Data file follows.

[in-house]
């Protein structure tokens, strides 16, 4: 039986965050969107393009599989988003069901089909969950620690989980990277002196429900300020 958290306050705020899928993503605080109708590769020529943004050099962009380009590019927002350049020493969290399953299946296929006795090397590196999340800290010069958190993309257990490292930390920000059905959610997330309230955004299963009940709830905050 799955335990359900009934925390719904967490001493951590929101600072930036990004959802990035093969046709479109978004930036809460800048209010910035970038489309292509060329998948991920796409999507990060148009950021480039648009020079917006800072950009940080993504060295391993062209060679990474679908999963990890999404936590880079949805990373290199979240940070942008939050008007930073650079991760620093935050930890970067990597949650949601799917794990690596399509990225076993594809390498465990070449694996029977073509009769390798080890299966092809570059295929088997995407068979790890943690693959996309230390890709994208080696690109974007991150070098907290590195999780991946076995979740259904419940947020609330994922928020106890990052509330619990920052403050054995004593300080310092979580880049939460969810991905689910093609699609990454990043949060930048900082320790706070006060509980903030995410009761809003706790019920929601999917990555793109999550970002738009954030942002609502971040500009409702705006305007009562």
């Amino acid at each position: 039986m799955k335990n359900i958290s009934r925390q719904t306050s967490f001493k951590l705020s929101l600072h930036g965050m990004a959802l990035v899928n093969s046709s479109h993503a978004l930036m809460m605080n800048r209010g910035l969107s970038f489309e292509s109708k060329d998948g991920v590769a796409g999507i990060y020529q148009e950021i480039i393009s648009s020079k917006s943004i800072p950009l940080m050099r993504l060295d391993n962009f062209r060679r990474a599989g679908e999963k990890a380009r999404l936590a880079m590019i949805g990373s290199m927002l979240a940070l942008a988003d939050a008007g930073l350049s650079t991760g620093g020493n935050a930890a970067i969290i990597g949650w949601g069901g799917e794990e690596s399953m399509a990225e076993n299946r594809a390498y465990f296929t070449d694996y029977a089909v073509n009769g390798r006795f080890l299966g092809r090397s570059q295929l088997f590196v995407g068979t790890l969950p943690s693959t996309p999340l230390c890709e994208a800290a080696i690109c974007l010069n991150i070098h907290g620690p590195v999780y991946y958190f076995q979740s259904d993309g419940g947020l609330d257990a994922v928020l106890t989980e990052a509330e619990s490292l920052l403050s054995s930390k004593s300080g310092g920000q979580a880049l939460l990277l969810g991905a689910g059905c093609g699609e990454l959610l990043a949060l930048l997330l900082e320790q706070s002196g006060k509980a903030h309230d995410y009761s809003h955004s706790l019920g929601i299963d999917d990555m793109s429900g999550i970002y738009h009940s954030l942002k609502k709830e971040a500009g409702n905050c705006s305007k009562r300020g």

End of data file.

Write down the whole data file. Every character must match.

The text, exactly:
[in-house]
């Protein structure tokens, strides 16, 4: 039986965050969107393009599989988003069901089909969950620690989980990277002196429900300020 958290306050705020899928993503605080109708590769020529943004050099962009380009590019927002350049020493969290399953299946296929006795090397590196999340800290010069958190993309257990490292930390920000059905959610997330309230955004299963009940709830905050 799955335990359900009934925390719904967490001493951590929101600072930036990004959802990035093969046709479109978004930036809460800048209010910035970038489309292509060329998948991920796409999507990060148009950021480039648009020079917006800072950009940080993504060295391993062209060679990474679908999963990890999404936590880079949805990373290199979240940070942008939050008007930073650079991760620093935050930890970067990597949650949601799917794990690596399509990225076993594809390498465990070449694996029977073509009769390798080890299966092809570059295929088997995407068979790890943690693959996309230390890709994208080696690109974007991150070098907290590195999780991946076995979740259904419940947020609330994922928020106890990052509330619990920052403050054995004593300080310092979580880049939460969810991905689910093609699609990454990043949060930048900082320790706070006060509980903030995410009761809003706790019920929601999917990555793109999550970002738009954030942002609502971040500009409702705006305007009562």
């Amino acid at each position: 039986m799955k335990n359900i958290s009934r925390q719904t306050s967490f001493k951590l705020s929101l600072h930036g965050m990004a959802l990035v899928n093969s046709s479109h993503a978004l930036m809460m605080n800048r209010g910035l969107s970038f489309e292509s109708k060329d998948g991920v590769a796409g999507i990060y020529q148009e950021i480039i393009s648009s020079k917006s943004i800072p950009l940080m050099r993504l060295d391993n962009f062209r060679r990474a599989g679908e999963k990890a380009r999404l936590a880079m590019i949805g990373s290199m927002l979240a940070l942008a988003d939050a008007g930073l350049s650079t991760g620093g020493n935050a930890a970067i969290i990597g949650w949601g069901g799917e794990e690596s399953m399509a990225e076993n299946r594809a390498y465990f296929t070449d694996y029977a089909v073509n009769g390798r006795f080890l299966g092809r090397s570059q295929l088997f590196v995407g068979t790890l969950p943690s693959t996309p999340l230390c890709e994208a800290a080696i690109c974007l010069n991150i070098h907290g620690p590195v999780y991946y958190f076995q979740s259904d993309g419940g947020l609330d257990a994922v928020l106890t989980e990052a509330e619990s490292l920052l403050s054995s930390k004593s300080g310092g920000q979580a880049l939460l990277l969810g991905a689910g059905c093609g699609e990454l959610l990043a949060l930048l997330l900082e320790q706070s002196g006060k509980a903030h309230d995410y009761s809003h955004s706790l019920g929601i299963d999917d990555m793109s429900g999550i970002y738009h009940s954030l942002k609502k709830e971040a500009g409702n905050c705006s305007k009562r300020g």